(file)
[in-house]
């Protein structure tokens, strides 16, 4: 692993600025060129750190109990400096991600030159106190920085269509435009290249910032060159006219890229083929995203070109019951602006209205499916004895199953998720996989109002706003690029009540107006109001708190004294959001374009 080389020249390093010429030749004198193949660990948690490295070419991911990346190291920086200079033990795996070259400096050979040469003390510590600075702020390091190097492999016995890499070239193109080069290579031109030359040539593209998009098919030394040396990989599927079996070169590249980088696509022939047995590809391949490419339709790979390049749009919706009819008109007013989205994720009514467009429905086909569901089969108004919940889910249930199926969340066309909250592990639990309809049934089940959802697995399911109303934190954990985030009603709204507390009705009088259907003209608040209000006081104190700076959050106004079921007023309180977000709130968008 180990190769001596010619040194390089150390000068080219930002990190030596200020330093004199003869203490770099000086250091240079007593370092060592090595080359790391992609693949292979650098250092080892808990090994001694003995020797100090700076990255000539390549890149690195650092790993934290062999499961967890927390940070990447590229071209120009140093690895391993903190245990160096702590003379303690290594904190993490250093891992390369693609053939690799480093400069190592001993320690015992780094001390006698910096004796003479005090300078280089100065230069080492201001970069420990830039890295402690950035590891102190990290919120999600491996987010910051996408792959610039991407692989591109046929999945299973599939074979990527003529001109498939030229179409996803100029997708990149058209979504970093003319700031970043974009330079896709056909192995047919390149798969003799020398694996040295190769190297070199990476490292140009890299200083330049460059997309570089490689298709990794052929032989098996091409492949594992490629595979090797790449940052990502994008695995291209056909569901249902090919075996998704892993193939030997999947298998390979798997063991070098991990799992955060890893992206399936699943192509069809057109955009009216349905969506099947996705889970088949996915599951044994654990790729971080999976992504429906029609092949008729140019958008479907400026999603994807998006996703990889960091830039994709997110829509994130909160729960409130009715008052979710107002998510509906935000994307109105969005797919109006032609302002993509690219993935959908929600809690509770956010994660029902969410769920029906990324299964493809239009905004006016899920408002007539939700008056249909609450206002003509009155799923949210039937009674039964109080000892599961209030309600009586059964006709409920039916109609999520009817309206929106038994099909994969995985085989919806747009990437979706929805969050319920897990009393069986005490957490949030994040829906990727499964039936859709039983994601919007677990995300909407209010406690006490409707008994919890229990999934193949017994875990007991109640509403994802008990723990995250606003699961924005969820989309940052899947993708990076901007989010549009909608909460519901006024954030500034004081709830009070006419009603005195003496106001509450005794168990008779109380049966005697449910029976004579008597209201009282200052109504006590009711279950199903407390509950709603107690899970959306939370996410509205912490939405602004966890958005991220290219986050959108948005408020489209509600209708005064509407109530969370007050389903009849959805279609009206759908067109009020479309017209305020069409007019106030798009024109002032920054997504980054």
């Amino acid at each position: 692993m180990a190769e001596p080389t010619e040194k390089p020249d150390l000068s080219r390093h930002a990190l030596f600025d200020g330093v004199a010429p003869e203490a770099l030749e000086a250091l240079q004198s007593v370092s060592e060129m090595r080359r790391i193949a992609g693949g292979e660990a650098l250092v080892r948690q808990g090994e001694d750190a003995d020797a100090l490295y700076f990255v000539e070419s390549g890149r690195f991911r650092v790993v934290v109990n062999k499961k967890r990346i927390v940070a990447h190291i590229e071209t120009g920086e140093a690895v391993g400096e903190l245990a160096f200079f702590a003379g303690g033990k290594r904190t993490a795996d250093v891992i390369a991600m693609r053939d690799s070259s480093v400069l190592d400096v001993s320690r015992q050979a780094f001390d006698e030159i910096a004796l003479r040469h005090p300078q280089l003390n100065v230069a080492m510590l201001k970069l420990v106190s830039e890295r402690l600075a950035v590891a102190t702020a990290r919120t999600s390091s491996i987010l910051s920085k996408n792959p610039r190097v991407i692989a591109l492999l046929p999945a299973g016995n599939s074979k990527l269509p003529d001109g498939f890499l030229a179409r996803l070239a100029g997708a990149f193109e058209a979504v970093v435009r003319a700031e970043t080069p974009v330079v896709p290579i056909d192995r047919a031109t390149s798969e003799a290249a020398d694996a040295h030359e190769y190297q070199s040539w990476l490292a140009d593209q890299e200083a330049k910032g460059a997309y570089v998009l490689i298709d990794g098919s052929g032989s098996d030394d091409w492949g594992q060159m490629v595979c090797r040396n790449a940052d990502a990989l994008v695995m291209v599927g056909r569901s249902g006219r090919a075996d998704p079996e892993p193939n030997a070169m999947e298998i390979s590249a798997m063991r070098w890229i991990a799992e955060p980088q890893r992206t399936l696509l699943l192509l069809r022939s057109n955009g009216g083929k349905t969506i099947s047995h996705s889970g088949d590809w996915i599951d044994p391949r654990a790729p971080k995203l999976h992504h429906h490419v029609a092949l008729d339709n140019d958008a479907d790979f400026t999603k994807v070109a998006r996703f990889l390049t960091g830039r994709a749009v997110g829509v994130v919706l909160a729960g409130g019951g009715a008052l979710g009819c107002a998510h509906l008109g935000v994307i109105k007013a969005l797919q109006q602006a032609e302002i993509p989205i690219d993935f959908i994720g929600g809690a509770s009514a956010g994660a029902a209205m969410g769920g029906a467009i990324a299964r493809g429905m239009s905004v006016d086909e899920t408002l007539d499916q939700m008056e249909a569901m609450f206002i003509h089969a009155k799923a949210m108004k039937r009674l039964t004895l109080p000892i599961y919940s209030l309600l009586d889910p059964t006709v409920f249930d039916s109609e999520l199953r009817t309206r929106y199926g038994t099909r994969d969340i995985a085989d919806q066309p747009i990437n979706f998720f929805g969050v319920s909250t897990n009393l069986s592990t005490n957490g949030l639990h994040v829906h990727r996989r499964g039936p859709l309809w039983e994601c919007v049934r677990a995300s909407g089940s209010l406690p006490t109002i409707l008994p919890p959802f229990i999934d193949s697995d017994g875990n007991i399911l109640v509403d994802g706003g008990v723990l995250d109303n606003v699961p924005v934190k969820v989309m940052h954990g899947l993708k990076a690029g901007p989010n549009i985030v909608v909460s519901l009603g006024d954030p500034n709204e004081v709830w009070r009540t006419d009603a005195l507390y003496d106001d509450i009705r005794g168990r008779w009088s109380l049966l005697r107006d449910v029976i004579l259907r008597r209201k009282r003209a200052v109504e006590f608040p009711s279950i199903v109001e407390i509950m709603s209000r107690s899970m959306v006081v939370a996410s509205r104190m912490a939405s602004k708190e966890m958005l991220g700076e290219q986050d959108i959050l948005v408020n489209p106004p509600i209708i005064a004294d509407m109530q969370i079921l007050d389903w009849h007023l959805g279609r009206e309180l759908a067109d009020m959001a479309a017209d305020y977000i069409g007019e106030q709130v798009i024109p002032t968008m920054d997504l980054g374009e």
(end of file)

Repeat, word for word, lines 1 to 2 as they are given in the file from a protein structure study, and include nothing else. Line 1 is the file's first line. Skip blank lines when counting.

[in-house]
């Protein structure tokens, strides 16, 4: 692993600025060129750190109990400096991600030159106190920085269509435009290249910032060159006219890229083929995203070109019951602006209205499916004895199953998720996989109002706003690029009540107006109001708190004294959001374009 080389020249390093010429030749004198193949660990948690490295070419991911990346190291920086200079033990795996070259400096050979040469003390510590600075702020390091190097492999016995890499070239193109080069290579031109030359040539593209998009098919030394040396990989599927079996070169590249980088696509022939047995590809391949490419339709790979390049749009919706009819008109007013989205994720009514467009429905086909569901089969108004919940889910249930199926969340066309909250592990639990309809049934089940959802697995399911109303934190954990985030009603709204507390009705009088259907003209608040209000006081104190700076959050106004079921007023309180977000709130968008 180990190769001596010619040194390089150390000068080219930002990190030596200020330093004199003869203490770099000086250091240079007593370092060592090595080359790391992609693949292979650098250092080892808990090994001694003995020797100090700076990255000539390549890149690195650092790993934290062999499961967890927390940070990447590229071209120009140093690895391993903190245990160096702590003379303690290594904190993490250093891992390369693609053939690799480093400069190592001993320690015992780094001390006698910096004796003479005090300078280089100065230069080492201001970069420990830039890295402690950035590891102190990290919120999600491996987010910051996408792959610039991407692989591109046929999945299973599939074979990527003529001109498939030229179409996803100029997708990149058209979504970093003319700031970043974009330079896709056909192995047919390149798969003799020398694996040295190769190297070199990476490292140009890299200083330049460059997309570089490689298709990794052929032989098996091409492949594992490629595979090797790449940052990502994008695995291209056909569901249902090919075996998704892993193939030997999947298998390979798997063991070098991990799992955060890893992206399936699943192509069809057109955009009216349905969506099947996705889970088949996915599951044994654990790729971080999976992504429906029609092949008729140019958008479907400026999603994807998006996703990889960091830039994709997110829509994130909160729960409130009715008052979710107002998510509906935000994307109105969005797919109006032609302002993509690219993935959908929600809690509770956010994660029902969410769920029906990324299964493809239009905004006016899920408002007539939700008056249909609450206002003509009155799923949210039937009674039964109080000892599961209030309600009586059964006709409920039916109609999520009817309206929106038994099909994969995985085989919806747009990437979706929805969050319920897990009393069986005490957490949030994040829906990727499964039936859709039983994601919007677990995300909407209010406690006490409707008994919890229990999934193949017994875990007991109640509403994802008990723990995250606003699961924005969820989309940052899947993708990076901007989010549009909608909460519901006024954030500034004081709830009070006419009603005195003496106001509450005794168990008779109380049966005697449910029976004579008597209201009282200052109504006590009711279950199903407390509950709603107690899970959306939370996410509205912490939405602004966890958005991220290219986050959108948005408020489209509600209708005064509407109530969370007050389903009849959805279609009206759908067109009020479309017209305020069409007019106030798009024109002032920054997504980054």